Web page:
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SQL: The Query Language Part 2 R & G - Chapter 5 1.

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Presentation on theme: "SQL: The Query Language Part 2 R & G - Chapter 5 1."— Presentation transcript:

1 SQL: The Query Language Part 2 R & G - Chapter 5 1

2 Example Instances Reserves Sailors Boats 2

3 Queries With GROUP BY The target-list contains (i) list of column names & (ii) terms with aggregate operations (e.g., MIN (S.age)). – column name list (i) can contain only attributes from the grouping-list. SELECT [DISTINCT] target-list FROM relation-list [WHERE qualification ] GROUP BY grouping-list To generate values for a column based on groups of rows, use aggregate functions in SELECT statements with the GROUP BY clause 3

4 Group By Examples SELECT S.rating, AVG (S.age) FROM Sailors S GROUP BY S.rating For each rating, find the average age of the sailors For each rating find the age of the youngest sailor with age 18 SELECT S.rating, MIN (S.age) FROM Sailors S WHERE S.age >= 18 GROUP BY S.rating 4

5 Conceptual Evaluation The cross-product of relation-list is computed, tuples that fail qualification are discarded, `unnecessary fields are deleted, and the remaining tuples are partitioned into groups by the value of attributes in grouping-list. One answer tuple is generated per qualifying group. 5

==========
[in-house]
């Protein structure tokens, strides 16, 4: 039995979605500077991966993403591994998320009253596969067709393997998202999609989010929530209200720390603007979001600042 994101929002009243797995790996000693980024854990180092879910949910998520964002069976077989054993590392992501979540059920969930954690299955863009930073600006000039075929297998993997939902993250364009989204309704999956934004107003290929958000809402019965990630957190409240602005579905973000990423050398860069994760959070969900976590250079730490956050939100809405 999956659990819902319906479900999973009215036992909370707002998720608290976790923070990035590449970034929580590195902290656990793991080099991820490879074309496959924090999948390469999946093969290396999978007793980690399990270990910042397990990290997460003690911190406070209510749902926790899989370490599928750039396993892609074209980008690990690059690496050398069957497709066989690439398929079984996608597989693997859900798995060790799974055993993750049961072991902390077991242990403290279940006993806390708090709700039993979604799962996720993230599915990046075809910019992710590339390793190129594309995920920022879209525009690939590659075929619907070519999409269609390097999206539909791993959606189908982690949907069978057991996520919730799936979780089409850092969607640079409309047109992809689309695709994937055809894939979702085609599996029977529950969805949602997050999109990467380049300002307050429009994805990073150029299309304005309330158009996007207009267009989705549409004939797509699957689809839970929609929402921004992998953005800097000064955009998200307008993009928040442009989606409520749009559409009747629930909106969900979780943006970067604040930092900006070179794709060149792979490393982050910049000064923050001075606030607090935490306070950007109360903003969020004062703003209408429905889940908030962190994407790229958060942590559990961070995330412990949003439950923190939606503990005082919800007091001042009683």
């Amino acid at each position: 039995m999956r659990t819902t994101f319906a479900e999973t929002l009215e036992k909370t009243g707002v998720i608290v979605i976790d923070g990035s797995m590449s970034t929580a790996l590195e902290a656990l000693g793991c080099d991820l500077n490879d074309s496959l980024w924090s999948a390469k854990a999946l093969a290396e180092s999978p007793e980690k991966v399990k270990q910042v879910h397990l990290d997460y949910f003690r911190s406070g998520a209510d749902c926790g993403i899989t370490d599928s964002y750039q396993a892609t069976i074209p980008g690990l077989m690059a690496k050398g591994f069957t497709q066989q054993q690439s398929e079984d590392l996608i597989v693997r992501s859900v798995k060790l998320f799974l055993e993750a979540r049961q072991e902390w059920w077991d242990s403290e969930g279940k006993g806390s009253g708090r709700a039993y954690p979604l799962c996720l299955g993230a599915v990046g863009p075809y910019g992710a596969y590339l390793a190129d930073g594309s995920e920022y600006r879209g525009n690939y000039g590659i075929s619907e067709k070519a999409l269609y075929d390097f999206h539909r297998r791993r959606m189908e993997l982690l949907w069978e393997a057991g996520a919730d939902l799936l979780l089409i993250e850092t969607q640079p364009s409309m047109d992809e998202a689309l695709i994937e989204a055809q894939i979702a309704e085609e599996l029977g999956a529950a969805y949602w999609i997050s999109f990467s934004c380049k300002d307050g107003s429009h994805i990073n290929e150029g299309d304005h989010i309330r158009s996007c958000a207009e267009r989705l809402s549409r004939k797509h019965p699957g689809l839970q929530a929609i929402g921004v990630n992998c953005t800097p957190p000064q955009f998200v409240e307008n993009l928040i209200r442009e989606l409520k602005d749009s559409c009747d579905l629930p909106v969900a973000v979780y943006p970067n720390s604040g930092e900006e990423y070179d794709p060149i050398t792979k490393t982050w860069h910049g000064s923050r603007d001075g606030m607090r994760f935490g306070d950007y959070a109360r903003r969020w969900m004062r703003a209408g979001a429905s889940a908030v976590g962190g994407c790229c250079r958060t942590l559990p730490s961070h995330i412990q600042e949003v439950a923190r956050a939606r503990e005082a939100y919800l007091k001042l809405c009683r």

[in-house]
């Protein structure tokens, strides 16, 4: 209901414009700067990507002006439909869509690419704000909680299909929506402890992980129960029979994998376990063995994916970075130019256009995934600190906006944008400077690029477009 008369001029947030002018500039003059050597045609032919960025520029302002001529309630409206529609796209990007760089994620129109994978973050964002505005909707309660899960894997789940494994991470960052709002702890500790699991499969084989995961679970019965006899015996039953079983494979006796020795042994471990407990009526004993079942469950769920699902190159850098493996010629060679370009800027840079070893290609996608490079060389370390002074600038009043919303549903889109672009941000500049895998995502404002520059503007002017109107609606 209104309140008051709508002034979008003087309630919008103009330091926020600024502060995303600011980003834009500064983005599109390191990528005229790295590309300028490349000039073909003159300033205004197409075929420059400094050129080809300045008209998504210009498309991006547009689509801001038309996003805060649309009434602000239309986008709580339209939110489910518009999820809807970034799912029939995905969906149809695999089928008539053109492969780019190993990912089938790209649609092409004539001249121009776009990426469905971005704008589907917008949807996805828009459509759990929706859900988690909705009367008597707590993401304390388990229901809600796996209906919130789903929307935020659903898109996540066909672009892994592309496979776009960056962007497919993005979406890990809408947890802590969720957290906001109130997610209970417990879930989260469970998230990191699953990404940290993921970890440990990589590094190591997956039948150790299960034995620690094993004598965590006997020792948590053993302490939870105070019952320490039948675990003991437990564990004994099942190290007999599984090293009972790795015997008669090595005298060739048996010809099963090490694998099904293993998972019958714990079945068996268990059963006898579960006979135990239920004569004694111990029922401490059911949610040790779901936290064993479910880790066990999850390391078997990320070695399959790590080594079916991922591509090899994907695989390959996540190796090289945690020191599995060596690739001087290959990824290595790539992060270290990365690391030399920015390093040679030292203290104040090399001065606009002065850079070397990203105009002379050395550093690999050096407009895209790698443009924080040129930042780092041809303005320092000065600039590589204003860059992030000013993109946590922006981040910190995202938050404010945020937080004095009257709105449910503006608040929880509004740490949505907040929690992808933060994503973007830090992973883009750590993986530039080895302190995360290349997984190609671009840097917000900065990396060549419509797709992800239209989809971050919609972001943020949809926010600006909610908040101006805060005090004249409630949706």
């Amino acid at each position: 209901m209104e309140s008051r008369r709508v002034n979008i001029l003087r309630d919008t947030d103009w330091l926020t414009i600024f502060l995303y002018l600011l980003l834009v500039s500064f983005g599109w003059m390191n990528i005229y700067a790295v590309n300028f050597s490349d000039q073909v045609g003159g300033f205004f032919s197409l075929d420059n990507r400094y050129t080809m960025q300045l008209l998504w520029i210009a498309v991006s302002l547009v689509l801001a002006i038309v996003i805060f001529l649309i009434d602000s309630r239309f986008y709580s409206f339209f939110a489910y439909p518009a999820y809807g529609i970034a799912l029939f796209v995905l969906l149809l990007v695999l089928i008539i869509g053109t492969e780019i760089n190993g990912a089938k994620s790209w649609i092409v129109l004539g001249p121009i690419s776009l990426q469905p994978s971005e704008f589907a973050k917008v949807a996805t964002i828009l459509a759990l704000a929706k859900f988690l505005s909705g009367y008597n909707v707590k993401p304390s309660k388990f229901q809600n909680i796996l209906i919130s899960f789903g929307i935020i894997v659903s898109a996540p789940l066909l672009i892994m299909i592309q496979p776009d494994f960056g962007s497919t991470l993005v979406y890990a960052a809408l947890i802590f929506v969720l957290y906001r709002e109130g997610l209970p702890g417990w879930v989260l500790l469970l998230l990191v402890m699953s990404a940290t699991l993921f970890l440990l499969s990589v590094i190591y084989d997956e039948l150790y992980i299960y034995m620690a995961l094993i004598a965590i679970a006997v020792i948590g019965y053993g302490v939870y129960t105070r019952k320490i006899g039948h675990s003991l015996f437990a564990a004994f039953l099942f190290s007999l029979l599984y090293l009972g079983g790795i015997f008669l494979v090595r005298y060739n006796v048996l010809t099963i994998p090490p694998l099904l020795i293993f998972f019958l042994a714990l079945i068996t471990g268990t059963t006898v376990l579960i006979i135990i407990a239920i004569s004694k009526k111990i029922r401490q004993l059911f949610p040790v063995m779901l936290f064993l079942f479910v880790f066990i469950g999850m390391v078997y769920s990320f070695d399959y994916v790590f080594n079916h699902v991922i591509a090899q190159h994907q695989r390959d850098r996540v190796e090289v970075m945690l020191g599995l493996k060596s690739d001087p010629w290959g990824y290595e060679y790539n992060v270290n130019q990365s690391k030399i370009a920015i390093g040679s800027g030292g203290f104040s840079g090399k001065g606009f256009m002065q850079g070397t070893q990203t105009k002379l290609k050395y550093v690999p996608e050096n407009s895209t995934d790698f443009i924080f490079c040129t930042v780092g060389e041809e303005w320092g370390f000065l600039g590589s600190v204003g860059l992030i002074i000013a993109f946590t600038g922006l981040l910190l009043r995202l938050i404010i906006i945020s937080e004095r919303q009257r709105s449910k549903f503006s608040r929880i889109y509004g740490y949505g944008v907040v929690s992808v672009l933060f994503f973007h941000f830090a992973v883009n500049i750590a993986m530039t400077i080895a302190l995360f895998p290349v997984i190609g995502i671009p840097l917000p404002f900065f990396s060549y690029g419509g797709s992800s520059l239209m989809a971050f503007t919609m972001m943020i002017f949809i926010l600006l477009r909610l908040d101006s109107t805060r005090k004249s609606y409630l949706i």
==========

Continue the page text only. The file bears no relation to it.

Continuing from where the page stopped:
6 SELECT S.rating, MIN (S.age) FROM Sailors S WHERE S.age >= 18 GROUP BY S.rating 1. Form cross product 2. Delete unneeded columns, rows; form groups 3. Perform Aggregation Answer Table 6

7 Find the number of reservations for each red boat. Grouping over a join of two relations. SELECT B.bid, COUNT(*)AS numres FROM Boats B, Reserves R WHERE R.bid=B.bid AND B.color=red GROUP BY B.bid 7

8 SELECT B.bid, COUNT (*) AS scount FROM Boats B, Reserves R WHERE R.bid=B.bid AND B.color=red GROUP BY B.bid 1 2 answer 8

9 Queries With GROUP BY and HAVING Use the HAVING clause with the GROUP BY clause to restrict which group-rows are returned in the result set SELECT [DISTINCT] target-list FROM relation-list WHERE qualification GROUP BY grouping-list HAVING group-qualification 9

10 Conceptual Evaluation Form groups as before. The group-qualification is then applied to eliminate some groups. –Expressions in group-qualification must have a single value per group! –That is, attributes in group-qualification must be arguments of an aggregate op or must also appear in the grouping-list. (SQL does not exploit primary key semantics here!) One answer tuple is generated per qualifying group. 10

11 Find the age of the youngest sailor with age 18, for each rating with at least 2 such sailors SELECT S.rating, MIN (S.age) FROM Sailors S WHERE S.age >= 18 GROUP BY S.rating HAVING COUNT (*) > 1 Answer relation 2 3 11

12 SELECT S.sname FROM Sailors S WHERE NOT EXISTS ( SELECT B.bid FROM Boats B WHERE NOT EXISTS ( SELECT R.bid FROM Reserves R WHERE R.bid=B.bid AND R.sid=S.sid)) Sailors S such that... there is no boat B without... a Reserves tuple showing S reserved B Find sailors whove reserved all boats. 12

13 Can you do this using Group By and Having? SELECT S.name FROM Sailors S, reserves R WHERE S.sid = R.sid GROUP BY S.name, S.sid HAVING COUNT(DISTINCT R.bid) = ( Select COUNT (*) FROM Boats) Find sailors whove reserved all boats. Note: must have both sid and name in the GROUP BY clause. Why? 13

14 SELECT S.name, S.sid FROM Sailors S, reserves R WHERE S.sid = r.sid GROUP BY S.name, S.sid HAVING COUNT(DISTINCT R.bid) = Select COUNT (*) FROM Boats Count (*) from boats = 4 Apply having clause to groups 14